During the site inspection in August 2017 one of the residents of Skroda showed us an approximate location of the burial of the man who was meant to be the Jewish tailor. Students from a local school used to look after the grave after the war. Establishing the precise location of the grave would require conducting a thorough non-invasive field research.
Apart from the murder of a Jewish man in Skroda Wielka, the Register holds an information about Jewish woman and man having been killed in Skroda Wielka between 1941 and 1944. There is no information about the place of burial.
“In the same forest military policemen murdered two young Jews (a woman and a man.) They were an engaged couple. I saw their bodies lying in the forest as soon as the policemen left. They were 20-30 years old.” (A testimony from 13 February 1971, S 25/67.)
Contact and cooperation
We are still looking for information on the identity of the victims and the location of Jewish graves in Skroda Wielka. If you know something more, write to us at the following address: email@example.com.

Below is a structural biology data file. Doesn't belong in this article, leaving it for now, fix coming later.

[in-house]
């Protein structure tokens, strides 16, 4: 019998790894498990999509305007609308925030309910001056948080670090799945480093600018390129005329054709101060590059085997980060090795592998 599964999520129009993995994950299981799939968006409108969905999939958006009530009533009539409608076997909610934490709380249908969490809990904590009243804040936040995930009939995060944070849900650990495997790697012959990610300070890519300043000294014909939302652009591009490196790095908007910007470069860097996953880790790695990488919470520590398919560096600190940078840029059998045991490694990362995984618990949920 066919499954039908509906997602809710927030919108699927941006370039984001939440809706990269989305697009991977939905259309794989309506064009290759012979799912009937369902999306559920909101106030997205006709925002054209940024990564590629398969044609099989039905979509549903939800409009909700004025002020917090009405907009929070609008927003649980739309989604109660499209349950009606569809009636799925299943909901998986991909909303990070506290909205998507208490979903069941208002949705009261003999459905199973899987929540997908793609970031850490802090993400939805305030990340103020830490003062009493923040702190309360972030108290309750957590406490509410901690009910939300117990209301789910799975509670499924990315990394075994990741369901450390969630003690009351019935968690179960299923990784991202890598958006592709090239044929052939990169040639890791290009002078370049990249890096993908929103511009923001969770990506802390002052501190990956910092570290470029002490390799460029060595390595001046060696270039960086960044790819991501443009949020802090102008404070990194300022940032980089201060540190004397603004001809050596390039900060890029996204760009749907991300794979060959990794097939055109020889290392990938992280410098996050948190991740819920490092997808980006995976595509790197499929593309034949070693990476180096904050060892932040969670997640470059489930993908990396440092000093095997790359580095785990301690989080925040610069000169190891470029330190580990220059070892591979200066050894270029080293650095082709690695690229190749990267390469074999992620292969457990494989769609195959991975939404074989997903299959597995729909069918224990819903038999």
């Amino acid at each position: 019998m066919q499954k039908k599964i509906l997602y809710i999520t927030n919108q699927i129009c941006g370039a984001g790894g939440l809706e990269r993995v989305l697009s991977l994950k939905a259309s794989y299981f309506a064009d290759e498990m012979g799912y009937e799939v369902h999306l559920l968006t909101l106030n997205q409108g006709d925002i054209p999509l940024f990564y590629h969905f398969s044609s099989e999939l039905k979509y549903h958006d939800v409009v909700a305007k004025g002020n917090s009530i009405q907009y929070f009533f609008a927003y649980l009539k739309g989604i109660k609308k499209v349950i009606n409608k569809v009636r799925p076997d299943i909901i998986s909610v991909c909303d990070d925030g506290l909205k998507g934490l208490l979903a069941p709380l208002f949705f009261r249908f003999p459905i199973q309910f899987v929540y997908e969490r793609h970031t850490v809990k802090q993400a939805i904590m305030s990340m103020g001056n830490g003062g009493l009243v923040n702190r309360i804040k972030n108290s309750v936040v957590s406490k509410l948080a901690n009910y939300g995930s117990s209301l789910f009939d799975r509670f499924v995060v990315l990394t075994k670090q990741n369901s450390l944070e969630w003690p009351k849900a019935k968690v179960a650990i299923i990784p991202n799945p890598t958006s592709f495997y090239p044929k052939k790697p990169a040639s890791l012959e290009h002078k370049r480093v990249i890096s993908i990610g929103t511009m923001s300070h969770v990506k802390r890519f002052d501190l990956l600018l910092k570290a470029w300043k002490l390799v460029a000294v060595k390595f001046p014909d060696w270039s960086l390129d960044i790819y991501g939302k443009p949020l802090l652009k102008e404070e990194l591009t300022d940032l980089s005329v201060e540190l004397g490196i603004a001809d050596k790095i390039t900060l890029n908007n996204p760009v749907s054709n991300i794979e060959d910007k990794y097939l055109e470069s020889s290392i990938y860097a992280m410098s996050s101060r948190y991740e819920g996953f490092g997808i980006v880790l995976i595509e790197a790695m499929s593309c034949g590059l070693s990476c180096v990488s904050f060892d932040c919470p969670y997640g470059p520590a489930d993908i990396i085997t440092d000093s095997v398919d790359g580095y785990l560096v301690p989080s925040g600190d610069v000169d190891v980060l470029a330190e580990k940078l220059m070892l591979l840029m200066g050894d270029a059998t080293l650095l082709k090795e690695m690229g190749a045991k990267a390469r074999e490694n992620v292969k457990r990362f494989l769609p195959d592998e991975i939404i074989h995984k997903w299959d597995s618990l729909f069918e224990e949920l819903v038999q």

Recording of the Zapomniane Foundation (audio file), name: lack of data [witness to the story], b. [lack of data], place of residence: Skroda Wielka, subject and keywords: Jewish graves in Skrodza Wielka, interviewed by Agnieszka Nieradko, Skroda Wielka, 15 August 2017.
Recording of the Zapomniane Foundation (audio file), name: lack of data [witness to the story], b. 1937, place of residence: Skroda Wielka, temat i słowa klucze: subject and keywords: Jewish graves in Skrodza Wielka, interviewed by Agnieszka Nieradko, Skroda Wielka, 15 August 2017.
DS 25/67, Files on the crime of German gendarmes from the police station in Stawiska, Kolno district, 1941, p. 2 and 3, 12-14.
The register of sites and crimes committed by the Germans in Poland between 1939 and 1945, łomżyńskie province, Warsaw 1985, p. 188.
In appreciation to the Conference on Jewish Material Claims Against Germany (Claims Conference) for supporting this research project. Through recovering the assets of the victims of the Holocaust, the Claims Conference enables organizations around the world to provide education about the Shoah and to preserve the memory of those who perished.